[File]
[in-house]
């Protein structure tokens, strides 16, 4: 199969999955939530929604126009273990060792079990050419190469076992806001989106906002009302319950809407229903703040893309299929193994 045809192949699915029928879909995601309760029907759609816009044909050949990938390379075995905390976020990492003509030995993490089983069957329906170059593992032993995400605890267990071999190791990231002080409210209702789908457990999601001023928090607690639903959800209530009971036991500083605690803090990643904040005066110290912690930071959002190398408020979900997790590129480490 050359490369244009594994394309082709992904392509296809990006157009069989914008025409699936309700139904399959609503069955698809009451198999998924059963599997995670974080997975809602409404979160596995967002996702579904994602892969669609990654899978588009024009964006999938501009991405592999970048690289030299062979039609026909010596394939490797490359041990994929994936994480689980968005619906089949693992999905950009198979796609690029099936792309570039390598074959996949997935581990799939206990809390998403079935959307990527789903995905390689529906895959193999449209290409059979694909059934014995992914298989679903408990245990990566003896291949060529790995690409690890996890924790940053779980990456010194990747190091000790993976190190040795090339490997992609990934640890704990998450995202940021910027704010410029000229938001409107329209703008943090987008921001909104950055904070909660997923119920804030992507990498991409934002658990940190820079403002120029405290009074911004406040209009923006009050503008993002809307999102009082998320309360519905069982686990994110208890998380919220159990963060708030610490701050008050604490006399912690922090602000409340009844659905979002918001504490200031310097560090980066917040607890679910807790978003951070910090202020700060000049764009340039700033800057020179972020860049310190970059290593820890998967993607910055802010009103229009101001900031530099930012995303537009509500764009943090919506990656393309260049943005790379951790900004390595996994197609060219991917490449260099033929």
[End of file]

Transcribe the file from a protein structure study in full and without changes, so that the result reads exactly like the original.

[in-house]
């Protein structure tokens, strides 16, 4: 199969999955939530929604126009273990060792079990050419190469076992806001989106906002009302319950809407229903703040893309299929193994 045809192949699915029928879909995601309760029907759609816009044909050949990938390379075995905390976020990492003509030995993490089983069957329906170059593992032993995400605890267990071999190791990231002080409210209702789908457990999601001023928090607690639903959800209530009971036991500083605690803090990643904040005066110290912690930071959002190398408020979900997790590129480490 050359490369244009594994394309082709992904392509296809990006157009069989914008025409699936309700139904399959609503069955698809009451198999998924059963599997995670974080997975809602409404979160596995967002996702579904994602892969669609990654899978588009024009964006999938501009991405592999970048690289030299062979039609026909010596394939490797490359041990994929994936994480689980968005619906089949693992999905950009198979796609690029099936792309570039390598074959996949997935581990799939206990809390998403079935959307990527789903995905390689529906895959193999449209290409059979694909059934014995992914298989679903408990245990990566003896291949060529790995690409690890996890924790940053779980990456010194990747190091000790993976190190040795090339490997992609990934640890704990998450995202940021910027704010410029000229938001409107329209703008943090987008921001909104950055904070909660997923119920804030992507990498991409934002658990940190820079403002120029405290009074911004406040209009923006009050503008993002809307999102009082998320309360519905069982686990994110208890998380919220159990963060708030610490701050008050604490006399912690922090602000409340009844659905979002918001504490200031310097560090980066917040607890679910807790978003951070910090202020700060000049764009340039700033800057020179972020860049310190970059290593820890998967993607910055802010009103229009101001900031530099930012995303537009509500764009943090919506990656393309260049943005790379951790900004390595996994197609060219991917490449260099033929």